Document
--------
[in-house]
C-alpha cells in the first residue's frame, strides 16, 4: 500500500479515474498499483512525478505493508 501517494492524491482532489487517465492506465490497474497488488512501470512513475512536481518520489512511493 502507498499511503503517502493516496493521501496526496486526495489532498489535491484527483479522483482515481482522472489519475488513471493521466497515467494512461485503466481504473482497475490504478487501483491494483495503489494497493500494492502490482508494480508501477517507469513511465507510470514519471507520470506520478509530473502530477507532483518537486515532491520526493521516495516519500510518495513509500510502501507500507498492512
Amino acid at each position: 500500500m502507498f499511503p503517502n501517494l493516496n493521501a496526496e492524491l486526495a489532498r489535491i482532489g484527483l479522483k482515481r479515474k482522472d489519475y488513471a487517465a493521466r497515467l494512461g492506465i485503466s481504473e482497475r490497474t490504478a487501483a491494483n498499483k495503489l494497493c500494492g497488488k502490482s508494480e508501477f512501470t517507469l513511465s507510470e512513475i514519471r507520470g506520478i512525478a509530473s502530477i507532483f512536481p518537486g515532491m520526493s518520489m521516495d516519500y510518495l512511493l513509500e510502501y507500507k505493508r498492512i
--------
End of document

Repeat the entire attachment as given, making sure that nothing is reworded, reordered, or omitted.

[in-house]
C-alpha cells in the first residue's frame, strides 16, 4: 500500500479515474498499483512525478505493508 501517494492524491482532489487517465492506465490497474497488488512501470512513475512536481518520489512511493 502507498499511503503517502493516496493521501496526496486526495489532498489535491484527483479522483482515481482522472489519475488513471493521466497515467494512461485503466481504473482497475490504478487501483491494483495503489494497493500494492502490482508494480508501477517507469513511465507510470514519471507520470506520478509530473502530477507532483518537486515532491520526493521516495516519500510518495513509500510502501507500507498492512
Amino acid at each position: 500500500m502507498f499511503p503517502n501517494l493516496n493521501a496526496e492524491l486526495a489532498r489535491i482532489g484527483l479522483k482515481r479515474k482522472d489519475y488513471a487517465a493521466r497515467l494512461g492506465i485503466s481504473e482497475r490497474t490504478a487501483a491494483n498499483k495503489l494497493c500494492g497488488k502490482s508494480e508501477f512501470t517507469l513511465s507510470e512513475i514519471r507520470g506520478i512525478a509530473s502530477i507532483f512536481p518537486g515532491m520526493s518520489m521516495d516519500y510518495l512511493l513509500e510502501y507500507k505493508r498492512i